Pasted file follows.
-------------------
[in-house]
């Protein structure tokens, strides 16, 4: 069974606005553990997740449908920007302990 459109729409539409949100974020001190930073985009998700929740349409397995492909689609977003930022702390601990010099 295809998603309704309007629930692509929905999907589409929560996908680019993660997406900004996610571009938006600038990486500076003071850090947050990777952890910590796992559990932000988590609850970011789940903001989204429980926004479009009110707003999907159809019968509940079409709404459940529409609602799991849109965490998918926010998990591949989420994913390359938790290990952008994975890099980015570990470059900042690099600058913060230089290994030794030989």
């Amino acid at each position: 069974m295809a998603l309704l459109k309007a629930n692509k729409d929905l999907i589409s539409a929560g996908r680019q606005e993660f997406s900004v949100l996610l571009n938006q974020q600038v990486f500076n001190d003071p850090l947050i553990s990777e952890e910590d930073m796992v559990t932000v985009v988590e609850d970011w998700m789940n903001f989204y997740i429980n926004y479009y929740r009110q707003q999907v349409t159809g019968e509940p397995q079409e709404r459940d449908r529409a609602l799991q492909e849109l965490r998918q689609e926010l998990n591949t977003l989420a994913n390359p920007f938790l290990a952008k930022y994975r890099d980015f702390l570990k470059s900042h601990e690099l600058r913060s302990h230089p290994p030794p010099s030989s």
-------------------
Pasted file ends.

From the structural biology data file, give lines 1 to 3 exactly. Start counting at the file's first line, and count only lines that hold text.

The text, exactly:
[in-house]
């Protein structure tokens, strides 16, 4: 069974606005553990997740449908920007302990 459109729409539409949100974020001190930073985009998700929740349409397995492909689609977003930022702390601990010099 295809998603309704309007629930692509929905999907589409929560996908680019993660997406900004996610571009938006600038990486500076003071850090947050990777952890910590796992559990932000988590609850970011789940903001989204429980926004479009009110707003999907159809019968509940079409709404459940529409609602799991849109965490998918926010998990591949989420994913390359938790290990952008994975890099980015570990470059900042690099600058913060230089290994030794030989």
């Amino acid at each position: 069974m295809a998603l309704l459109k309007a629930n692509k729409d929905l999907i589409s539409a929560g996908r680019q606005e993660f997406s900004v949100l996610l571009n938006q974020q600038v990486f500076n001190d003071p850090l947050i553990s990777e952890e910590d930073m796992v559990t932000v985009v988590e609850d970011w998700m789940n903001f989204y997740i429980n926004y479009y929740r009110q707003q999907v349409t159809g019968e509940p397995q079409e709404r459940d449908r529409a609602l799991q492909e849109l965490r998918q689609e926010l998990n591949t977003l989420a994913n390359p920007f938790l290990a952008k930022y994975r890099d980015f702390l570990k470059s900042h601990e690099l600058r913060s302990h230089p290994p030794p010099s030989s």